If the rate is close to 100, the behavior is assumed to have a strong genetic basis. On the other hand, if the rate is low, environmental factors are thought to play a major part. Some of behaviors that have the highest concordance rates are homosexuality, schizophrenia, alcoholism, general mood levels, and intelligence, with average concordance rates between 60 and 70. Behaviors with lower concordance rates include depression, personality, religious values, political beliefs and vocational interests, with average concordance rates of around 30 %.
It may seem curious that some of the latter behaviors have a small genetic component, and it is possible that the concordance rates are flawed by methodological issues. The concordance rates fluctuate between studies of the same behavior. This may be due poor control of confounding variables. Some relationships may be purely coincidental, such as in a famous study by Bouchard where two identical twins raised apart had a wife with the same name and in addition had named their son by the same name.
Even if monozygotic twins that are raised in different families exercise similar behavior, it can also be because they are raised in similar social and cultural settings, because they look similar and therefore are treated the same, or because they exercise similar behavior patterns of adopted children. Also, one cannot rule out that researcher expectancies and small sample sizes can influence the concordance rates. Finally, there is a construct validity problem of the studied behaviors. Concepts such as intelligence lack an agreed upon definition, and some mental disorders are viewed differently in different countries.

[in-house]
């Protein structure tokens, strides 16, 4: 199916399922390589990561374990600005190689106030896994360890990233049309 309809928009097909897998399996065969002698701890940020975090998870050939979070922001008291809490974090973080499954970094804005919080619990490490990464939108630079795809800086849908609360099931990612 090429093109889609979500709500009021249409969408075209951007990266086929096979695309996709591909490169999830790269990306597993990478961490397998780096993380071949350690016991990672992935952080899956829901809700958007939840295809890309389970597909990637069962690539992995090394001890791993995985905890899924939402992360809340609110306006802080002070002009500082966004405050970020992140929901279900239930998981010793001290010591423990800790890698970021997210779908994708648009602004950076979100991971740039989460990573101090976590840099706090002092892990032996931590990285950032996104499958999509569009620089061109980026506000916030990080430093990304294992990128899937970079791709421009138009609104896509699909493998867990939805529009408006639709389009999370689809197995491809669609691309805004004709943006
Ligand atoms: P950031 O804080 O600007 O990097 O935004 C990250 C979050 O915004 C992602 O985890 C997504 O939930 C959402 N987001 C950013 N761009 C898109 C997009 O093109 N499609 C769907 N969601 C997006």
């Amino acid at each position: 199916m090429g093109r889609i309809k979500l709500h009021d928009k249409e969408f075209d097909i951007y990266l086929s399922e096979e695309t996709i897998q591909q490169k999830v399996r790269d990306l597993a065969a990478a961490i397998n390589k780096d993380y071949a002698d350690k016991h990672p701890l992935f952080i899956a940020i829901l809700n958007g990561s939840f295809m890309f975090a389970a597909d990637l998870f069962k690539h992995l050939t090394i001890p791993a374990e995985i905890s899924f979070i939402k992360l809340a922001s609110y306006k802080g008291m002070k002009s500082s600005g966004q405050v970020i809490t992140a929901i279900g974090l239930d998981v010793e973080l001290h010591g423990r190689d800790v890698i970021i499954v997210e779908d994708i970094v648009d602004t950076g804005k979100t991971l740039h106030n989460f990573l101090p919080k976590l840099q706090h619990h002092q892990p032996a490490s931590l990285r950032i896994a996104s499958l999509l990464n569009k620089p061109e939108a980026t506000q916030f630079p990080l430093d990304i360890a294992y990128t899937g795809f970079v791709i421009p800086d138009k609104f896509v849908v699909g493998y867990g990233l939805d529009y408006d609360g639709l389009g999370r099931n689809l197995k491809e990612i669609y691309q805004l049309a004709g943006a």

It is therefore difficult to compare concordance rates between such studies, as they are measuring different concepts. Even so, it is possible that if personality and talent has a genetic component, individuals may be biologically more inclined to some interests than others, and thus may be more likely to adapt a certain value system or vocation. Even though there are methodological problems involved in genes and behavior research, there is overwhelming evidence that there is an influence of genetic inheritance on most behaviors. The extent of this genetic influence is however still controversial, and may vary depending on the behavior.